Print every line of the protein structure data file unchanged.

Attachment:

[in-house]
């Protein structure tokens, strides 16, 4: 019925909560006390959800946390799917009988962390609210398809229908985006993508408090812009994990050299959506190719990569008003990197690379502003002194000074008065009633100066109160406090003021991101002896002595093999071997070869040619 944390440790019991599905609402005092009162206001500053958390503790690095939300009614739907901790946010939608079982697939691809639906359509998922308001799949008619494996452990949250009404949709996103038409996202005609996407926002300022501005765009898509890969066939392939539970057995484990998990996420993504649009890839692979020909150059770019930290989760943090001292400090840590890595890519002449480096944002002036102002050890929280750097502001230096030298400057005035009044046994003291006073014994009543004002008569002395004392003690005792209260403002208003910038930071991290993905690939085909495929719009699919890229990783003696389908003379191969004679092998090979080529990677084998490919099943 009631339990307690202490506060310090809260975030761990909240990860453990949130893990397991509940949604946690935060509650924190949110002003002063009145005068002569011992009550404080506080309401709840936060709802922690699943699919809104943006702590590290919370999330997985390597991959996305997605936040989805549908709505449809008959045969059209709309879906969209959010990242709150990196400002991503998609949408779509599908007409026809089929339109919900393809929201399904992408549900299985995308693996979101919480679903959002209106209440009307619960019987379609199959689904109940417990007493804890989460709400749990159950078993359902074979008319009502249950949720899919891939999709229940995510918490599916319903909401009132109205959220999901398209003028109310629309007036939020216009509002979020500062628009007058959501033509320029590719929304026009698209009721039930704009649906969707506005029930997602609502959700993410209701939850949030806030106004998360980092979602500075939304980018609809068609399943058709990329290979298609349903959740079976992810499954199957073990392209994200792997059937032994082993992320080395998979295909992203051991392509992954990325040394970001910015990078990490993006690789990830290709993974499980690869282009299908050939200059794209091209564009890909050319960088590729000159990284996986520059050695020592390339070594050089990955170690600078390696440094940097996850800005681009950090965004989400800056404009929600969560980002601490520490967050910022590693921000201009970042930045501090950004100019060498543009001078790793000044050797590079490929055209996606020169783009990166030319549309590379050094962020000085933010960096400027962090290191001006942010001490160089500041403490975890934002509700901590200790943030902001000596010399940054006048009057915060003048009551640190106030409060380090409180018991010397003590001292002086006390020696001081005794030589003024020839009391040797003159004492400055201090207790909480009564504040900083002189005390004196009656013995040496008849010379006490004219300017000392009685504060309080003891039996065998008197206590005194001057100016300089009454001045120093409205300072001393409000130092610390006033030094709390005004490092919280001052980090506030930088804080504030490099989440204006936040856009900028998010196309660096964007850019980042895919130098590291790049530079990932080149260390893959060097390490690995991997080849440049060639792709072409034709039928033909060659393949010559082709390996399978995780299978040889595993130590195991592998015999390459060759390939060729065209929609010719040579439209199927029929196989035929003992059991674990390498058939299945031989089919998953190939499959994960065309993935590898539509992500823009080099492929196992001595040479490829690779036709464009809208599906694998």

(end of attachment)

[in-house]
């Protein structure tokens, strides 16, 4: 019925909560006390959800946390799917009988962390609210398809229908985006993508408090812009994990050299959506190719990569008003990197690379502003002194000074008065009633100066109160406090003021991101002896002595093999071997070869040619 944390440790019991599905609402005092009162206001500053958390503790690095939300009614739907901790946010939608079982697939691809639906359509998922308001799949008619494996452990949250009404949709996103038409996202005609996407926002300022501005765009898509890969066939392939539970057995484990998990996420993504649009890839692979020909150059770019930290989760943090001292400090840590890595890519002449480096944002002036102002050890929280750097502001230096030298400057005035009044046994003291006073014994009543004002008569002395004392003690005792209260403002208003910038930071991290993905690939085909495929719009699919890229990783003696389908003379191969004679092998090979080529990677084998490919099943 009631339990307690202490506060310090809260975030761990909240990860453990949130893990397991509940949604946690935060509650924190949110002003002063009145005068002569011992009550404080506080309401709840936060709802922690699943699919809104943006702590590290919370999330997985390597991959996305997605936040989805549908709505449809008959045969059209709309879906969209959010990242709150990196400002991503998609949408779509599908007409026809089929339109919900393809929201399904992408549900299985995308693996979101919480679903959002209106209440009307619960019987379609199959689904109940417990007493804890989460709400749990159950078993359902074979008319009502249950949720899919891939999709229940995510918490599916319903909401009132109205959220999901398209003028109310629309007036939020216009509002979020500062628009007058959501033509320029590719929304026009698209009721039930704009649906969707506005029930997602609502959700993410209701939850949030806030106004998360980092979602500075939304980018609809068609399943058709990329290979298609349903959740079976992810499954199957073990392209994200792997059937032994082993992320080395998979295909992203051991392509992954990325040394970001910015990078990490993006690789990830290709993974499980690869282009299908050939200059794209091209564009890909050319960088590729000159990284996986520059050695020592390339070594050089990955170690600078390696440094940097996850800005681009950090965004989400800056404009929600969560980002601490520490967050910022590693921000201009970042930045501090950004100019060498543009001078790793000044050797590079490929055209996606020169783009990166030319549309590379050094962020000085933010960096400027962090290191001006942010001490160089500041403490975890934002509700901590200790943030902001000596010399940054006048009057915060003048009551640190106030409060380090409180018991010397003590001292002086006390020696001081005794030589003024020839009391040797003159004492400055201090207790909480009564504040900083002189005390004196009656013995040496008849010379006490004219300017000392009685504060309080003891039996065998008197206590005194001057100016300089009454001045120093409205300072001393409000130092610390006033030094709390005004490092919280001052980090506030930088804080504030490099989440204006936040856009900028998010196309660096964007850019980042895919130098590291790049530079990932080149260390893959060097390490690995991997080849440049060639792709072409034709039928033909060659393949010559082709390996399978995780299978040889595993130590195991592998015999390459060759390939060729065209929609010719040579439209199927029929196989035929003992059991674990390498058939299945031989089919998953190939499959994960065309993935590898539509992500823009080099492929196992001595040479490829690779036709464009809208599906694998």